Dr Christopher Kalila, Zambia MP
Global TB Caucus Co-Chair For Africa, National Chair Of The Zambia National Caucus
Tuberculosis (TB) remains one of the world’s deadliest infectious diseases, and one of top 10 causes of death in children globally.
In 2018, a total of 1.12 million children contracted TB and 205,000 died.
Of 1.3 million children needing TB preventive therapy, only 27.5% gained access. Additionally, the threat brought about by the COVID-19 outbreak has seen the rapid erosion of crucial health programs – including TB.
Multilateral partnerships and innovation
Political leadership plays a critical role in fighting childhood TB by pushing for effective policies for TB response at national, regional and global levels, and much needed increases in financial resources. The Global TB Caucus (GTBC), a global network of Parliamentarians advancing the TB response, has partnered with Elizabeth Glaser Pediatric AIDS Foundation (EGPAF) to strengthen the response in Africa.
As Members of Parliament it is our responsibility to help break down barriers of painful stigma and discrimination around TB in our constituencies.
EGPAF has been implementing paediatric TB programs in 12 countries in Africa under the UNITAID-funded Catalyzing Pediatric TB Innovations (CaP-TB) project, a five-year project to increase paediatric TB case detection, and treatment and preventive therapy (TPT). EGPAF also developed a paediatric TB budgeting tool, identifying existing gaps and solutions that parliamentarians can now use in their advocacy.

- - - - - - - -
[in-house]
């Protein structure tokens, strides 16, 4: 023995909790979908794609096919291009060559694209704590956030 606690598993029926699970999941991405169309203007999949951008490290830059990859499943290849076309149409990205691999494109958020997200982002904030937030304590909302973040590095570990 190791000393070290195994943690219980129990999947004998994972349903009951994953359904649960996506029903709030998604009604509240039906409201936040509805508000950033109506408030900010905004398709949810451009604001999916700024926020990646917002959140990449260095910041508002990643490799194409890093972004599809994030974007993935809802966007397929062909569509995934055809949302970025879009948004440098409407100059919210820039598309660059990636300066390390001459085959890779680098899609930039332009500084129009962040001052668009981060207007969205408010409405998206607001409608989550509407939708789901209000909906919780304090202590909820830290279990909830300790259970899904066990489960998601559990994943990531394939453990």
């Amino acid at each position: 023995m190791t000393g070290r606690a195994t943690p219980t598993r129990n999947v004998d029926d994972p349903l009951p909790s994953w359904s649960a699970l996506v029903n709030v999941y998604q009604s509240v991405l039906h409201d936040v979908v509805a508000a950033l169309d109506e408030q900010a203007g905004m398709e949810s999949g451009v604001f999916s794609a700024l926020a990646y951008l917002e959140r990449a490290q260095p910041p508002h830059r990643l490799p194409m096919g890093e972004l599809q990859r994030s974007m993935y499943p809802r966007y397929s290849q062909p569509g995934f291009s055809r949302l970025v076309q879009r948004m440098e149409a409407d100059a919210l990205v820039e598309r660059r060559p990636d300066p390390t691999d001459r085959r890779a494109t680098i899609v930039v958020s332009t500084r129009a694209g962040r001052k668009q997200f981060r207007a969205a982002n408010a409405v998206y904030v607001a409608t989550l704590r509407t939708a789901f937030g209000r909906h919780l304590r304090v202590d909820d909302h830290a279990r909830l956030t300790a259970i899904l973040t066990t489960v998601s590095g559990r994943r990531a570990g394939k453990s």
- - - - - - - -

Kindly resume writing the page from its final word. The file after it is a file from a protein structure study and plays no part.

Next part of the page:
In over 15 national caucuses in Africa, GTBC members collaborate with civil society in budget monitoring, advocacy and sustained political pressure on governments to take tangible actions in the TB response. Countries such as Kenya have increased TB budgets, and countries like Zimbabwe have started implementing child-specific treatments and preventive therapy for children.
Combined efforts to protect our future
As Members of Parliament it is our responsibility to help break down barriers of painful stigma and discrimination around TB in our constituencies and create environments where patients – particularly parents and children living with HIV – are not afraid to seek adequate medical, psychosocial and economic services and support. It is unacceptable for us to allow more children to lose their lives and suffer needlessly from a preventable and curable disease that has been with us for centuries. Children are our future, and the effort must come from all of us – from all countries